+++ 11. Juli 2012 +++
Germany at the Center of Resistance to ESM
Six legal challenges to the ESM and fiscal pact have been filed at the German Constitutional Court, and the first public hearing on the injunctions attached to some of them is taking place today, July 10, with a ruling is expected either on the same day, or soon after. A ruling on the merits of the challenges as such may take several weeks, if not months, during which time the euro system will continue to disintegrate, at an accelerating pace, fueling popular discontent. On July 2, Wilhelm Hankel and Karl Albrecht Schachtschneider, two of the "4 anti-euro professors", elaborated at a press conference in Berlin the legal complaint they have filed at the Constitutional Court together with the Free Voters party, and strongly attacked the bailout policy. Hankel called the ESM a monster, unprecedented in the world, whose capital base is 140 times larger than that of the ECB, 80 times larger than that of the Bundesbank, and 50 times larger than that of Europe's biggest bank, Deutsche Bank. That will absorb all available capital for the bailouts, leaving nothing for public sector loans, the municipalities, the creation of youth jobs, or firms.
In addition to bleeding Europe's real economy, this is also an attack on democratic rule, as the ESM is explicitly placed above and beyond the democratic institutions of Europe. Hankel mentioned IMF director Christine Lagarde as an example of leading leaders’ disregard of constitutionality: at a recent meeting in Washington, she said if she heard the German Constitutional Court mentioned again, she would leave the room right away.
Then, on July 5, 172 German economists put out a public declaration denouncing the ESM and calling on citizens to mobilize nationwide. Initiated by Prof. Hans-Werner Sinn, president of the Munich ifo-institute, the appeal has been signed by numerous "heavyweights" in the world of economics, such as Prof. Klaus Zimmermann, former head of the German Institute for Economic Research (DIW), Freiburg economist Prof. Bernd Raffelhüschen, and Dortmund Statistics Prof. Walter Krämer. Crafted in remarkably non-academic language in order to have a broad public impact, the appeal asserts that the planned European banking union will only "help Wall Street, the City of London – as well as some investors in Germany – and a bunch of domestic and foreign banks... They thus can continue their business at the expense of citizens in other countries, who have little to do with this." A banking union, the professors correctly point out, means "collective liability for the debts of the euro system," adding that "bank debts are almost three times as large as the sovereign debt and, in the five crisis countries, lie in the range of several trillion euros." Taxpayers, pensioners and savers of the still solid countries "cannot be held liable for covering these losses," the declaration states, demanding that "banks must be allowed to fail. If the debtors cannot pay back, there is only one group, which should take on the burden and is able to do so: the creditors themselves, since they entered the investment risk consciously and they are the only ones who have the needed wealth."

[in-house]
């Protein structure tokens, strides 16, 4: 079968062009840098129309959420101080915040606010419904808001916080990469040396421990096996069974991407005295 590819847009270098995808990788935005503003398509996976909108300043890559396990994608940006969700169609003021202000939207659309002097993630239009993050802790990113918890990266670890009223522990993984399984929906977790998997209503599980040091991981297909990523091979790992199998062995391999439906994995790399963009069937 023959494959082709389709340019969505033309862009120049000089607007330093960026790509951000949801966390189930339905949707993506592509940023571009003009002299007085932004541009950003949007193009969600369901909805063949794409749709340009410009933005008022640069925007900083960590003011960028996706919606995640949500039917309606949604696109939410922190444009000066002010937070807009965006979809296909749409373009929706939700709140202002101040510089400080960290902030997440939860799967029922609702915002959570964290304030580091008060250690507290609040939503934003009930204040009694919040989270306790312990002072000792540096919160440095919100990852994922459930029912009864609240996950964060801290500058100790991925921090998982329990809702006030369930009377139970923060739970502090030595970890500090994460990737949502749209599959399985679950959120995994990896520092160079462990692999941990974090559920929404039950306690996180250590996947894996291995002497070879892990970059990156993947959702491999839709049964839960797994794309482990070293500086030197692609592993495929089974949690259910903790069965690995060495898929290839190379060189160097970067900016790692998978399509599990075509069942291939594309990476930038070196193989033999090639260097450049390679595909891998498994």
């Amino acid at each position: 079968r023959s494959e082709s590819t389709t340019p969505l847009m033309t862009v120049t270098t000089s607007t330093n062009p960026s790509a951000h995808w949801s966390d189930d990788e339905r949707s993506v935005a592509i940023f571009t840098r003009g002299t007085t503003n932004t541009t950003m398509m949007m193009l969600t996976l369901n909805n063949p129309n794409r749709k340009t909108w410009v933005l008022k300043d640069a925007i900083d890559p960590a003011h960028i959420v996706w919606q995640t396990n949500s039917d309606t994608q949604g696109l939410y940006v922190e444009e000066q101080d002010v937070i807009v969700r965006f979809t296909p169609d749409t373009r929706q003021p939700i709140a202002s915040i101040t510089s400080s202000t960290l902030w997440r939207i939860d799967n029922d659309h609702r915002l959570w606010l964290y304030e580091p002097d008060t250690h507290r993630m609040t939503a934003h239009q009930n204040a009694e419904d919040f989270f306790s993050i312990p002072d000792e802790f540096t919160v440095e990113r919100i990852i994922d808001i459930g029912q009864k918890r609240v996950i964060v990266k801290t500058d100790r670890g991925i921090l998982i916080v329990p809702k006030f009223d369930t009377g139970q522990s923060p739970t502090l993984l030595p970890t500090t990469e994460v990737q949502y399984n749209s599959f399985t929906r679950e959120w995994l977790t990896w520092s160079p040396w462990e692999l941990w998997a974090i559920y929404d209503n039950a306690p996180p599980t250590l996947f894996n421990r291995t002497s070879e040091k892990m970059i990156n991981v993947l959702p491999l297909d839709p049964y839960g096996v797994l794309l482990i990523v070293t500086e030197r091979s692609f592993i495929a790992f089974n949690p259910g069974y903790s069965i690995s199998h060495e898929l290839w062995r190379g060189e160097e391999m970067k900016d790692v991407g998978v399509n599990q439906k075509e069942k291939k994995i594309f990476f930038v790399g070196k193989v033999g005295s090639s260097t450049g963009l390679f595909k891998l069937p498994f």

The appeal falls short of calling for Glass-Steagall legislation, but it does have the potential to build into it.
Moreover, on July 8, German President Joachim Gauck said in a nationally-televised interview that he thought the Chancellor had "a duty to explain in a very detailed way what the policies designed to save the single currency meant for the average person, and what they mean fiscally." Referring to the Constitutional Court's June 19 ruling (cf. SAS 26/12), Gauck added that Merkel has the duty to inform the Bundestag in detail on what was really decided at the June 28, EU summit. He also said he was "pleased" that the highest court would soon consider challenges to the ESM and fiscal pact.
~ deutsch + english ~
+++ 24. Mai 2013 +++
Pope Francis Calls for Financial Reform
Two months after his election, Pope Francis has spoken out forcefully against the dictatorship of the financial markets, which is reducing humanity to misery. Speaking in front of the ambassadors of K...
+++ 24. Mai 2013 +++
Bundestag Passes Phoney "Bank Separation" Law
On May 17, the German Bundestag passed a bank restructuring bill touted by the government as the "first bank separation law passed in Europe." In fact, the law is a far cry from what the government cl...